Here at home, we have unity—for now. Of course, Republicans are “blaming” the invasion on Biden’s “weakness.” Of course, Donald Trump told the Conservative Political Action Conference Saturday night that Putin would never have dared do this if he’d been in office. The truth is, as I wrote in my newsletter last week (Fighting Words, appearing every Friday morning; sign up here), while Trump was in office, Putin didn’t need to invade. Trump as president was helping Putin achieve his goals—NATO disunity, a U.S. disrespected on the world stage and losing influence—quite nicely. Trump even tried to help corrupt Ukraine by threatening to withhold some military aid unless Zelenskiy was willing to lie for him about Joe Biden to help his reelection campaign.

So, yes, Republicans are being Republicans. But at least they haven’t gone that extra crucial mile toward openly cheering for Putin. Trump backed away from those earlier repugnant comments, and most Republicans, elected and rank and file, are clear about who the bad guy is here.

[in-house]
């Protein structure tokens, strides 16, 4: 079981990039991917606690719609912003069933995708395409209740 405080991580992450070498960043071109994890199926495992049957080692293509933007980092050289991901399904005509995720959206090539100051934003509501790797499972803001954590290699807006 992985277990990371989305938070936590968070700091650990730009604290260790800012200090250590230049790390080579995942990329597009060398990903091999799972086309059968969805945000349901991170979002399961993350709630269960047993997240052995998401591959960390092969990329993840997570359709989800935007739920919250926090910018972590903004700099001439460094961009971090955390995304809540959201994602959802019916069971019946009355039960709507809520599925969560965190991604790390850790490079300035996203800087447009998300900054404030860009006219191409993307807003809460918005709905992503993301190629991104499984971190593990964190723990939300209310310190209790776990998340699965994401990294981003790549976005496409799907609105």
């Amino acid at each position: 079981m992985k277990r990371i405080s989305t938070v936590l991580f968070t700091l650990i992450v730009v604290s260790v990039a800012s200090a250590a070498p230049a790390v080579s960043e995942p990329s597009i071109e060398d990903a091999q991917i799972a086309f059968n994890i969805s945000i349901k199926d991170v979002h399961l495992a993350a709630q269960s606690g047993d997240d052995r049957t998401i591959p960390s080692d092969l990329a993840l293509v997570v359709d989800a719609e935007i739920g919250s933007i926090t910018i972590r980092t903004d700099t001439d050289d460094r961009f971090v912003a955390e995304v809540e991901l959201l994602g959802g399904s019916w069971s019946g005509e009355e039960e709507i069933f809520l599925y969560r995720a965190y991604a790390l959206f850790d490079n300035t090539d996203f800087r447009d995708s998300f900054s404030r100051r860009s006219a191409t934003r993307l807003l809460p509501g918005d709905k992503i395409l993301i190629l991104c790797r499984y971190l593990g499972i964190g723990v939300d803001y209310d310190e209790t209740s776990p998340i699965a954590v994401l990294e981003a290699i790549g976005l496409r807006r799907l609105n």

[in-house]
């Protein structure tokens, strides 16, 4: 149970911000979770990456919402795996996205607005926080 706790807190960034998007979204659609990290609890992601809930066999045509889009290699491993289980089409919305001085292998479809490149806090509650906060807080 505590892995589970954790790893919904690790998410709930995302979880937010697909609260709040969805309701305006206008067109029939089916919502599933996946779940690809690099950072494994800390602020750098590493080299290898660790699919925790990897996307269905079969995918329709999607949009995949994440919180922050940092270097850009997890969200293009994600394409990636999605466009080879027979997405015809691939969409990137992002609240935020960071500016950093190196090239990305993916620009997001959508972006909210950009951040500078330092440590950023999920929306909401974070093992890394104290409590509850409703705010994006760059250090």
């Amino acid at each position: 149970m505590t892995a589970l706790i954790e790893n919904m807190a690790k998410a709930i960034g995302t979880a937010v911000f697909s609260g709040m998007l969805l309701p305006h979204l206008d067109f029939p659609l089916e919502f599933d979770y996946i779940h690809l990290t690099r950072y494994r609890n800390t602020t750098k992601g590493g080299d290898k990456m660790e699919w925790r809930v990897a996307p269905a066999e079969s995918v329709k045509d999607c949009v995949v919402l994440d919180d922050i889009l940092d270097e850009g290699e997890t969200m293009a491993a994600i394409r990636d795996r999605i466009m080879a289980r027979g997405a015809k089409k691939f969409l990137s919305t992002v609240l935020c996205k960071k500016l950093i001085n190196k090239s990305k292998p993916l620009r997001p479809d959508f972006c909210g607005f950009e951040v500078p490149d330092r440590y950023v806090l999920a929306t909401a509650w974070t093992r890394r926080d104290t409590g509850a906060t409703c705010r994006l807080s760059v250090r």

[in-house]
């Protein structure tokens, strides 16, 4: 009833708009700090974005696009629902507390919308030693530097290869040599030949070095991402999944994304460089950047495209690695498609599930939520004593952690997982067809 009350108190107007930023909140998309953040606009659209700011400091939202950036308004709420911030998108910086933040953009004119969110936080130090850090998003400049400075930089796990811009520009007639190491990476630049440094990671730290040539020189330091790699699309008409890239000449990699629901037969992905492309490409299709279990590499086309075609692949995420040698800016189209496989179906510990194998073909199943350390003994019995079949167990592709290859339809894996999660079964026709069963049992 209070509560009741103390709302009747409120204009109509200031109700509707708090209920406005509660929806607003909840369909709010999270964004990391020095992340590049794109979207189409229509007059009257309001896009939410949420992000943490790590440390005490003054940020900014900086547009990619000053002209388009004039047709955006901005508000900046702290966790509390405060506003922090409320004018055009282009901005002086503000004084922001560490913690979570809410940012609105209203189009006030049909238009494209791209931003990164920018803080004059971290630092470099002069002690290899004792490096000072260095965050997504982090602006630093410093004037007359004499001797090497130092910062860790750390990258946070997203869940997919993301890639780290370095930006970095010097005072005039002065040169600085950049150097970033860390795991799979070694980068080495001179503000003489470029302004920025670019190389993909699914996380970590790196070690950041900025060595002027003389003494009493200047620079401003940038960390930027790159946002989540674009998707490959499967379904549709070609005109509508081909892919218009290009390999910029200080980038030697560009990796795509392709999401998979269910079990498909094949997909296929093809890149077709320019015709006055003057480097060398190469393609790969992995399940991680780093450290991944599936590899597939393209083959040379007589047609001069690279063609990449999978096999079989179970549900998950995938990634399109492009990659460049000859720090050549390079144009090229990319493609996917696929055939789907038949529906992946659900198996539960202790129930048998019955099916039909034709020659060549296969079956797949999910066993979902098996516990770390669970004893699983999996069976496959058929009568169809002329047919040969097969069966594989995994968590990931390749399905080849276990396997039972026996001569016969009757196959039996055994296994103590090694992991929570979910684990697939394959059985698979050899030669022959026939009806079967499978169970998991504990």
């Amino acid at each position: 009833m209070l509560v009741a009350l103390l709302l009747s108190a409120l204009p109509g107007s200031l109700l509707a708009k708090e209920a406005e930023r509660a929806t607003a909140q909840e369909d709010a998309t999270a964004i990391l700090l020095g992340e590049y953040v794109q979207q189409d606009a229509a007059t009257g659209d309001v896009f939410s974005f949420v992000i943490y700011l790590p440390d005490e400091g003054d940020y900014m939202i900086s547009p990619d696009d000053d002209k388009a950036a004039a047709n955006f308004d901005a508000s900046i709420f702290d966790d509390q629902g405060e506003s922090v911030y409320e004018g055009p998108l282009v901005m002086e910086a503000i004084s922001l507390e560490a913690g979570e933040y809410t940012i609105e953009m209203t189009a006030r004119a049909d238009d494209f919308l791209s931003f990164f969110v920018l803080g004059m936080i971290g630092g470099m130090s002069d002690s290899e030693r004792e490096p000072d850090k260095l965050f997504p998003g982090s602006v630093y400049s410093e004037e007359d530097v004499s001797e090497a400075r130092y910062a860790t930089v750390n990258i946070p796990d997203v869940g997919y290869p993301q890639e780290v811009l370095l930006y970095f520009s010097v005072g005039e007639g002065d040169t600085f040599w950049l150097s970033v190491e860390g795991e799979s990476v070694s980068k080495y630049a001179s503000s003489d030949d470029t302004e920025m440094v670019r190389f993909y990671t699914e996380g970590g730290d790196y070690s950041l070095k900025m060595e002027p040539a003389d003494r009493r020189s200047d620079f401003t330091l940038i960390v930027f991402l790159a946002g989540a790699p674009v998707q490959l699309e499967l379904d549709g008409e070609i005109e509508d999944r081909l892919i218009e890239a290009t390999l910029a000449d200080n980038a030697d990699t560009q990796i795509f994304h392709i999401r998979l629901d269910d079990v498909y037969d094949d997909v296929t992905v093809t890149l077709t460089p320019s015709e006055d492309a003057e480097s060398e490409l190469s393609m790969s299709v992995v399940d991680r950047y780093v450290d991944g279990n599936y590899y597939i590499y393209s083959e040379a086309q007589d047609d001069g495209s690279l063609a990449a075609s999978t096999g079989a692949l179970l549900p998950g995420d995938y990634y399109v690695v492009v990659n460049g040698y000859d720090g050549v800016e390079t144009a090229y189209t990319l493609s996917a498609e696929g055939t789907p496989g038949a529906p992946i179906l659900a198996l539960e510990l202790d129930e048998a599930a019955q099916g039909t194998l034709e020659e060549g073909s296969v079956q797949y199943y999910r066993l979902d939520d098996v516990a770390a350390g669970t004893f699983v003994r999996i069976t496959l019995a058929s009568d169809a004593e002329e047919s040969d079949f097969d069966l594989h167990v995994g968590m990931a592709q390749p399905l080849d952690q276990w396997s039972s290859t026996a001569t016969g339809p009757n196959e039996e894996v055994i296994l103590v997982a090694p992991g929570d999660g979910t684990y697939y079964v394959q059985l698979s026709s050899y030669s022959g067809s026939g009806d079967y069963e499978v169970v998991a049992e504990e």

But we know very well that nearly all Republicans take their cues from Trump. On most topics, as we’ve seen, he’s entirely capable of saying A on Monday, Not A on Thursday, and going back to A on Sunday. If it starts to look like Putin is going to succeed, Trump—with an eye toward their future relationship, should, God forbid, he return to the White House—may well start praising him again. Most Republicans, or at least the loudest and most extreme ones, will follow.